Saturday, March 08, 2008

Remember the lies that led us into war in Iraq? . . .
Remember the lies that led us into war in Viet Nam? . . .
And many other places. . .


'Do not believe the official story from the rich and powerful, and their mainstream news media, at least until it is independently and verifiably proven to be true.
In the meantime, expect the truth to be the opposite of what they say!'

The current crisis in Latin America is just another proof of the wisdom of this advice!

Latin American Crisis
"Made in the USA"

By Bill Van Auken

. . . One would never guess that Washington had any role in the bloody events on the Colombian-Ecuadoran border. The Bush administration portrays itself-and is largely portrayed by a compliant media-as a selfless champion of democratic values and faithful ally of the people's of the southern hemisphere. . .

The facts, however, tell another, far uglier story. The three Andean nations have been brought to the brink of war by a brutal and cold-blooded political assassination carried out to further the interests of US imperialism at the expense of the Colombian people and the population of the entire region. . . .

This ruthless attack was staged not to ward off some pending terrorist attack. On the contrary, it was designed as a “preemptive strike” against a negotiated release of hostages held by the FARC, among them a former presidential candidate, Ingrid Betancourt, who holds joint Colombian-French citizenship and has been held prisoner by the FARC for six years. . . .

In the final analysis, this episode in the “global war on terrorism,” which has brought three South American nations to the brink of armed conflict, is the product of a filthy political murder carried out to defend the strategic and profit interests of US capitalism.

It is a reminder that “Murder, Inc.”—as the CIA became known during the 1960s and 1970s, when it organized numerous assassinations and assassination attempts, along with right-wing coups and dirty wars—is still very much in business in Latin America.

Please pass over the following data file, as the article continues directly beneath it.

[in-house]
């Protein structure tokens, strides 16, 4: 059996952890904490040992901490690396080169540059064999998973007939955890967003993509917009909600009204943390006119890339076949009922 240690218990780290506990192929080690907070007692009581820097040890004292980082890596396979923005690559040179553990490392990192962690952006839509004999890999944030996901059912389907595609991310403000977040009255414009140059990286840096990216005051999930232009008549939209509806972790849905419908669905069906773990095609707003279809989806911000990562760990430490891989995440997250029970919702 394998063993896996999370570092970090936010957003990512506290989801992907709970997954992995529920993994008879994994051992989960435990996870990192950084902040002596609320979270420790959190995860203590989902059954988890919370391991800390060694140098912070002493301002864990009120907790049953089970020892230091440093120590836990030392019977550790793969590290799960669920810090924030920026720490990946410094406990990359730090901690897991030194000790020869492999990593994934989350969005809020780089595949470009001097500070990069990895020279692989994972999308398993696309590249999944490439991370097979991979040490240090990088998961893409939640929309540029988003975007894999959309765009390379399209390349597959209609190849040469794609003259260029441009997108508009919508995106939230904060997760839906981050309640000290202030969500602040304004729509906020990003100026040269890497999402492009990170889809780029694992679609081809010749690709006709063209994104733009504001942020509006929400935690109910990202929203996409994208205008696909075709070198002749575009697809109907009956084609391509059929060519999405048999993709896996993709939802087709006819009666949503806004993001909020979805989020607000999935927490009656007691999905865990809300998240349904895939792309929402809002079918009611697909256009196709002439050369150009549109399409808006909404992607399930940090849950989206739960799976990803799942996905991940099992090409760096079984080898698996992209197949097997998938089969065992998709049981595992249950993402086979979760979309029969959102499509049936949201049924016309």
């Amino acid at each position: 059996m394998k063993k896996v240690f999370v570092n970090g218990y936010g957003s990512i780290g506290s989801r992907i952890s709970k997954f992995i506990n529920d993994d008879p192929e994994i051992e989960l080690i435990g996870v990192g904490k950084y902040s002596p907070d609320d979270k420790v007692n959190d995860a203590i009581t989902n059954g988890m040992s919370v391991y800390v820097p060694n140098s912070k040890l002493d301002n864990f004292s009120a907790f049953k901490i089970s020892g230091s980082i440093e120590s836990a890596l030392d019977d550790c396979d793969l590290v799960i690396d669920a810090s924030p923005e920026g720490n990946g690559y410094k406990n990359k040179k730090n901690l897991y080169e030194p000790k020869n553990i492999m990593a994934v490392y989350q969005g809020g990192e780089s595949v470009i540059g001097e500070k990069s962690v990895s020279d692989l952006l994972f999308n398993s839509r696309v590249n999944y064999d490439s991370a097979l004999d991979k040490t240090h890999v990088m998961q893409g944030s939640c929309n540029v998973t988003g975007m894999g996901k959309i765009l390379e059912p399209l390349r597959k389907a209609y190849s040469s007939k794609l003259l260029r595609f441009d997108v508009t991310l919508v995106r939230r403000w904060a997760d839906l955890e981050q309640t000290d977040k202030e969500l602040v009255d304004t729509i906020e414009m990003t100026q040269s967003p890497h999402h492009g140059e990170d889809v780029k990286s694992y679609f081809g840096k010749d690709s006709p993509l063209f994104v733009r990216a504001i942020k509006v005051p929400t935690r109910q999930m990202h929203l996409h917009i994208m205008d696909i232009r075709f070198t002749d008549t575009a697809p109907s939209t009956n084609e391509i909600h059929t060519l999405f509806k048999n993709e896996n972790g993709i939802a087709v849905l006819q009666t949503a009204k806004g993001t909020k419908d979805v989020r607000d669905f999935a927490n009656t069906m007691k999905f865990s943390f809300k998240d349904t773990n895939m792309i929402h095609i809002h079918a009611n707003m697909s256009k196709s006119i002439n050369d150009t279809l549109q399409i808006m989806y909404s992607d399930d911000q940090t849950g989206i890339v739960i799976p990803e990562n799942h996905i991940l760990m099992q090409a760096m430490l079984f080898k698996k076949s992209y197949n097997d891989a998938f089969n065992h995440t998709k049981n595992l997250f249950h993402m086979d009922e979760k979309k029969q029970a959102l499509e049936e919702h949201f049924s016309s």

Full story:

$300 Million From Chavez To Farc A Fake
Here's the written evidence

By Greg Palast

This past weekend, Colombia invaded Ecuador, killed a guerrilla chief in the jungle, opened his laptop - and what did the Colombians find? A message to Hugo Chavez that he sent the FARC guerrillas $300 million - which they're using to obtain uranium to make a dirty bomb!

That’s what George Bush tells us, but what is the truth?! . . . .

Can we trust our Presidents-to-be?

The current man in the Oval Office, George Bush, simply can’t help himself: an outlaw invasion by a right-wing death-squad promoter is just fine with him.

But guess who couldn’t wait to parrot the Bush line? Hillary Clinton, still explaining that her vote to invade Iraq was not a vote to invade Iraq, issued a statement nearly identical to Bush’s, blessing the invasion of Ecuador as Colombia’s “right to defend itself.” And she added, “Hugo Chávez must stop these provoking actions.” Huh?

I assumed that Barack Obama wouldn’t jump on this landmine – especially after he was blasted as a foreign policy amateur for suggesting he would invade across Pakistan’s border to hunt terrorists.

It’s embarrassing that Barack repeated Hillary’s line nearly verbatim, announcing, “the Colombian government has every right to defend itself.” . . .

. . . John McCain weighed in with his own idiocies, announcing that, “Hugo Chavez is establish[ing] a dictatorship,” presumably because, unlike George Bush, Chavez counts all the votes in Venezuelan elections.

But now our story gets tricky and icky.

The wise media critic Jeff Cohen told me to watch for the press naming McCain as a foreign policy expert and labeling the Democrats as amateurs. Sure enough, the New York Times, on the news pages Wednesday, called McCain, “a national security pro.”

McCain is the “pro” who said the war in Iraq would cost nearly nothing in lives or treasury dollars.

But, on the Colombian invasion of Ecuador, McCain said, “I hope that tensions will be relaxed, President Chavez will remove those troops from the borders - as well as the Ecuadorians - and relations continue to improve between the two.”

It’s not quite English, but it’s definitely not Bush. And weirdly, it’s definitely not Obama and Clinton cheerleading Colombia’s war on Ecuador.

Democrats, are you listening? The only thing worse than the media attacking Obama and Clinton as amateurs is the Democratic candidates’ frightening desire to prove them right.

Read the TRUE story!:

Thursday, March 06, 2008

The Old Revolutionaries of Vietnam


Posted by Bulatlat
Vol. VII, No. 4, February 24-March 1, 2008

A fascinating insight into Viet Nam's past and present.
Worth reading it carefully, every word!

War is Hell, But What the Hell Does it Cost?

One Week at War
in Iraq and Afghanistan
for $3.5 Billion

By William D. Hartung

". . .